Paramore will be on the cover of Alternative Press’ January 2012 “Most Anticipated Music of 2012” issue. It’ll be on sale all around the US by the beginning of December. Find out more about the issue and how to buy it here.

The magazine will include an interview and a new photoshoot of the band. The pictures were taken by their own photographer Lindsey Byrnes, and the article and interview were done by AP’s Annie Zalenski. The interview and the photoshoot were both done in New York City back in September, when the band played at the 15th Anniversary Concert of Fueled By Ramen. Below is a snippet of the interview, enjoy!

Paramore’s frequent use of the word “fun” [during AP’s interview] is heartening, especially because the band admit that being in Paramore hasn’t always been fun in previous years.

“We’ve always enjoyed what we do,” guitarist Taylor York says, “but we’d watch other bands on tour with us and they would just be having a blast. They’d be in vans, all cramming in one hotel room. Every day, they were just stoked to be there. In my head, I’m like, ‘Either they’re just really mistaken’”—at this, everybody laughs—“‘or we’re missing something. I don’t think it’s possible to have that much fun.’”

“I felt so bad for the longest time, because we made being in a band look like it wasn’t fun,” adds frontwoman Hayley Williams. “In my opinion. Other people might not have thought that, but you imagine all the interviews we did where it was just like, ‘Uhhh…’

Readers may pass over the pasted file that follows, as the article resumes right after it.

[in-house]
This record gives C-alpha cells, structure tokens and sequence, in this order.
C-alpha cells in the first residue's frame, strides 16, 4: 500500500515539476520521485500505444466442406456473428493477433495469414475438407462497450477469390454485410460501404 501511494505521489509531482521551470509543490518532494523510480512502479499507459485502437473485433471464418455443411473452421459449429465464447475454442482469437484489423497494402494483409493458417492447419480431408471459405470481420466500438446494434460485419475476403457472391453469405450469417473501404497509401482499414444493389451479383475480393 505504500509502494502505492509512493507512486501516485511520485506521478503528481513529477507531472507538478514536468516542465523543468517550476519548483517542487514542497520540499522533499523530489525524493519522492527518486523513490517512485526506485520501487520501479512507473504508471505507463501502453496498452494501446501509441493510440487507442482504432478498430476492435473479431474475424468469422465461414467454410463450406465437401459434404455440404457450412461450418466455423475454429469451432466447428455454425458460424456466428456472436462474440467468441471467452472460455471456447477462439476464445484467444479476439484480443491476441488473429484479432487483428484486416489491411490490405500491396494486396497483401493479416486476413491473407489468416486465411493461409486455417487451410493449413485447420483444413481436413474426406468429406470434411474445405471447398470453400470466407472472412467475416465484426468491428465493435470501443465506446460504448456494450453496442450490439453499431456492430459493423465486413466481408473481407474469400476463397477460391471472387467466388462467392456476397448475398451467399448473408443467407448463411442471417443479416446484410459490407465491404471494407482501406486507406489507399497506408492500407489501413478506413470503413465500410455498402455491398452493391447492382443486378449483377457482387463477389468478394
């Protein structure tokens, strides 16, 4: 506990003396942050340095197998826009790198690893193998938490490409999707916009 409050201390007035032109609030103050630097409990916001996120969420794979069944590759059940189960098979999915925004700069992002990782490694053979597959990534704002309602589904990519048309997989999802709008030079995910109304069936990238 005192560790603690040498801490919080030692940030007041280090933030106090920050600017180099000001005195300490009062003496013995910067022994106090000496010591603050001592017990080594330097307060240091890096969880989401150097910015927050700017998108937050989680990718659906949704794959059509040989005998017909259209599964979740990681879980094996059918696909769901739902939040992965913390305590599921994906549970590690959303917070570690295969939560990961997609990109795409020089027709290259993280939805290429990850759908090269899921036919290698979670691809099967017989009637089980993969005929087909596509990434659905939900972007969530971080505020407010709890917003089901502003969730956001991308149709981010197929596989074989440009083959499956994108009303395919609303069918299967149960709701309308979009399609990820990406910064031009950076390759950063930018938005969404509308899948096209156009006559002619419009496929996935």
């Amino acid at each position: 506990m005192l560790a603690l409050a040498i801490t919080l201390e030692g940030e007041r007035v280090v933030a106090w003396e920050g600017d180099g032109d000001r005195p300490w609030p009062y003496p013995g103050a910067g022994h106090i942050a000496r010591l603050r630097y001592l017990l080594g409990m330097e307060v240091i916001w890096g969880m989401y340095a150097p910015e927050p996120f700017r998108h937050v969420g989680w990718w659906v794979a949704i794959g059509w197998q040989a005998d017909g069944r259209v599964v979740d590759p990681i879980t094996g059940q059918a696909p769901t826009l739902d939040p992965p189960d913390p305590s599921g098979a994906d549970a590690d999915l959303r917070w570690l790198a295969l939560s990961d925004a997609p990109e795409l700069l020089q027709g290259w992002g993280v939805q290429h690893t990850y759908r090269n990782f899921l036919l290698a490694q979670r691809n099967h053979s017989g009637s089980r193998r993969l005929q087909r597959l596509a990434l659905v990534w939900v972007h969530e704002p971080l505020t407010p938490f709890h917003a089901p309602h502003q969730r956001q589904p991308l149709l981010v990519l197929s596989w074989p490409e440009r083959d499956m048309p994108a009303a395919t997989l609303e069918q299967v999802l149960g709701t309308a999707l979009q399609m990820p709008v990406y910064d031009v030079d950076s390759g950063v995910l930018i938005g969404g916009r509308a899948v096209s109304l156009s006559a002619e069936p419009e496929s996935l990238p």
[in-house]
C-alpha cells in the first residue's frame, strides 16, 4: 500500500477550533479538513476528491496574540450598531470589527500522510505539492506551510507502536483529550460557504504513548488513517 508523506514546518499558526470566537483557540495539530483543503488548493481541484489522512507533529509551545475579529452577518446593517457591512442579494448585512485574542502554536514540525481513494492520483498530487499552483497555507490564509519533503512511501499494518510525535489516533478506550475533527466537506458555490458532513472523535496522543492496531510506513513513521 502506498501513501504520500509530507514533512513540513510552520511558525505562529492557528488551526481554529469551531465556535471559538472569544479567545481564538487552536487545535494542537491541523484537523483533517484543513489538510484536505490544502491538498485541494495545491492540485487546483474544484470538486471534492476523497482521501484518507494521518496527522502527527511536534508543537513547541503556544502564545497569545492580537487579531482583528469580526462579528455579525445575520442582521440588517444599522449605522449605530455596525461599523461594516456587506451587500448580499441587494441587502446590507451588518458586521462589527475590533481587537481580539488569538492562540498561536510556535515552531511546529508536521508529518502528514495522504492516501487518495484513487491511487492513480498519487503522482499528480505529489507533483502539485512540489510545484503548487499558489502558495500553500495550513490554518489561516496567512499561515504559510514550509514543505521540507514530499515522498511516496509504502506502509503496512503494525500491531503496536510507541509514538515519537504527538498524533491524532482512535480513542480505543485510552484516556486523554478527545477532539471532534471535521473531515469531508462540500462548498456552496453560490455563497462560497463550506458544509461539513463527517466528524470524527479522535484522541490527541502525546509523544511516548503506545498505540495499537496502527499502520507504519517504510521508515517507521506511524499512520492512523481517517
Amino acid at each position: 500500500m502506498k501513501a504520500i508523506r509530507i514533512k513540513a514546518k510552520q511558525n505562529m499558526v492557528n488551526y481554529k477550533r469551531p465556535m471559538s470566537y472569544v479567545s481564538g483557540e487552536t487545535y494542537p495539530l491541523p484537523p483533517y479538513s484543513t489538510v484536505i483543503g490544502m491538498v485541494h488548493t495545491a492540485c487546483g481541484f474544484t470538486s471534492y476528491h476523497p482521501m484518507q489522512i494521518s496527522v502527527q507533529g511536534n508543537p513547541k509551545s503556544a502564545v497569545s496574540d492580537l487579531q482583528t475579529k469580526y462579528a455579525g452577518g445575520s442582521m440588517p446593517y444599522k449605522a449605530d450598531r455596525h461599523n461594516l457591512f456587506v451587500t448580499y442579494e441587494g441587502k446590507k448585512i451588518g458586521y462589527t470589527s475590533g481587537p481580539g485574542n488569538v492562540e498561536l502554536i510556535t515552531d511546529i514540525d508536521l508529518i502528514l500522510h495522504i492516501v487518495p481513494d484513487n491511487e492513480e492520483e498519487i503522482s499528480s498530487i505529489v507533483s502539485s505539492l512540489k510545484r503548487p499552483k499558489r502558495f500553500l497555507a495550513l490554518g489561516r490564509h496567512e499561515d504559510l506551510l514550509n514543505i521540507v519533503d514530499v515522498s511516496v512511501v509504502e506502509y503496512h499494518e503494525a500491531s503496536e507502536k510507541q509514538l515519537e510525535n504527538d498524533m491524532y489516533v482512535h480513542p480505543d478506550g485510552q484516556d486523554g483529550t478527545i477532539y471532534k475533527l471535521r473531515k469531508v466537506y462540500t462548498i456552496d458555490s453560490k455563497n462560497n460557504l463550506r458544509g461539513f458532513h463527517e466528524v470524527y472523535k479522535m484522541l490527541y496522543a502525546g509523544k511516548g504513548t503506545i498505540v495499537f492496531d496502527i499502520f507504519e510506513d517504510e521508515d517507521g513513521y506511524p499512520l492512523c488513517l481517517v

“It’s important for young people to know how much fun it is to make music with your friends,” she continues. “You have to fight for it, of course, but it’s the biggest gift to play music for people, and it’s a gift even if you’re not playing for anybody. It’s fun, and I’m excited. We’re stoked to have that spirit revolving around this [forthcoming] album and just relax into the process.”

The members of Paramore admit keeping things low-key—and being selective about their promotional obligations—helped them get through the year. But paradoxically, getting back on the road and being around their fans was good for morale. York says Paramore started rediscovering how much they enjoy being in a band together while touring this year, especially when they traveled to South America in February. “This winter, when Zac and Josh left, we went through a really hard time,” he says. “I think we had to go through that. We all love each other, but we had to come together so closely that we really rediscovered how much we really love each other—and how much we love playing music. We had to go through that to realize what we had.”